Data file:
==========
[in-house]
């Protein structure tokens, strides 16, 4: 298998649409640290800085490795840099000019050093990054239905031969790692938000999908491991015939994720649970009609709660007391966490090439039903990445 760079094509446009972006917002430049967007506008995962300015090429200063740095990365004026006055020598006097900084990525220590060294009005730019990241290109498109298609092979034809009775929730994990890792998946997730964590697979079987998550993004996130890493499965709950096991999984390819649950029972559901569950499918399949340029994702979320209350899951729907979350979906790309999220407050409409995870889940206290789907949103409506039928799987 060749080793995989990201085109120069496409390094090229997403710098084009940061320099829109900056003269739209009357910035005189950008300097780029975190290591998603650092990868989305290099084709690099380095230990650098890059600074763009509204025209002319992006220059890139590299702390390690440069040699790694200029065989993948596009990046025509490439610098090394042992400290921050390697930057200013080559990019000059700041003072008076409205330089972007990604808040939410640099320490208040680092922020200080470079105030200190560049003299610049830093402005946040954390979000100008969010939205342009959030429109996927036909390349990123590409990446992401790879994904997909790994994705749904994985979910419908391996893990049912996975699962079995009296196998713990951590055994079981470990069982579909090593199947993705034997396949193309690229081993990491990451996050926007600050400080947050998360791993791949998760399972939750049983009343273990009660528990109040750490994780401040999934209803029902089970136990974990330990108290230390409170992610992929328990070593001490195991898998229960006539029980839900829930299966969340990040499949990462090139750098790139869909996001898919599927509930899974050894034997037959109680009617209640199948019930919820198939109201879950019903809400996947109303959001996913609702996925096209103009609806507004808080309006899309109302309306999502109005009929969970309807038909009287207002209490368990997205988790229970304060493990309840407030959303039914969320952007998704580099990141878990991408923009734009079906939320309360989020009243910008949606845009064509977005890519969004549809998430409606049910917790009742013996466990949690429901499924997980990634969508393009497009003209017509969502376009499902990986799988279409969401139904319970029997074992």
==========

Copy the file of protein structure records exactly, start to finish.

[in-house]
């Protein structure tokens, strides 16, 4: 298998649409640290800085490795840099000019050093990054239905031969790692938000999908491991015939994720649970009609709660007391966490090439039903990445 760079094509446009972006917002430049967007506008995962300015090429200063740095990365004026006055020598006097900084990525220590060294009005730019990241290109498109298609092979034809009775929730994990890792998946997730964590697979079987998550993004996130890493499965709950096991999984390819649950029972559901569950499918399949340029994702979320209350899951729907979350979906790309999220407050409409995870889940206290789907949103409506039928799987 060749080793995989990201085109120069496409390094090229997403710098084009940061320099829109900056003269739209009357910035005189950008300097780029975190290591998603650092990868989305290099084709690099380095230990650098890059600074763009509204025209002319992006220059890139590299702390390690440069040699790694200029065989993948596009990046025509490439610098090394042992400290921050390697930057200013080559990019000059700041003072008076409205330089972007990604808040939410640099320490208040680092922020200080470079105030200190560049003299610049830093402005946040954390979000100008969010939205342009959030429109996927036909390349990123590409990446992401790879994904997909790994994705749904994985979910419908391996893990049912996975699962079995009296196998713990951590055994079981470990069982579909090593199947993705034997396949193309690229081993990491990451996050926007600050400080947050998360791993791949998760399972939750049983009343273990009660528990109040750490994780401040999934209803029902089970136990974990330990108290230390409170992610992929328990070593001490195991898998229960006539029980839900829930299966969340990040499949990462090139750098790139869909996001898919599927509930899974050894034997037959109680009617209640199948019930919820198939109201879950019903809400996947109303959001996913609702996925096209103009609806507004808080309006899309109302309306999502109005009929969970309807038909009287207002209490368990997205988790229970304060493990309840407030959303039914969320952007998704580099990141878990991408923009734009079906939320309360989020009243910008949606845009064509977005890519969004549809998430409606049910917790009742013996466990949690429901499924997980990634969508393009497009003209017509969502376009499902990986799988279409969401139904319970029997074992």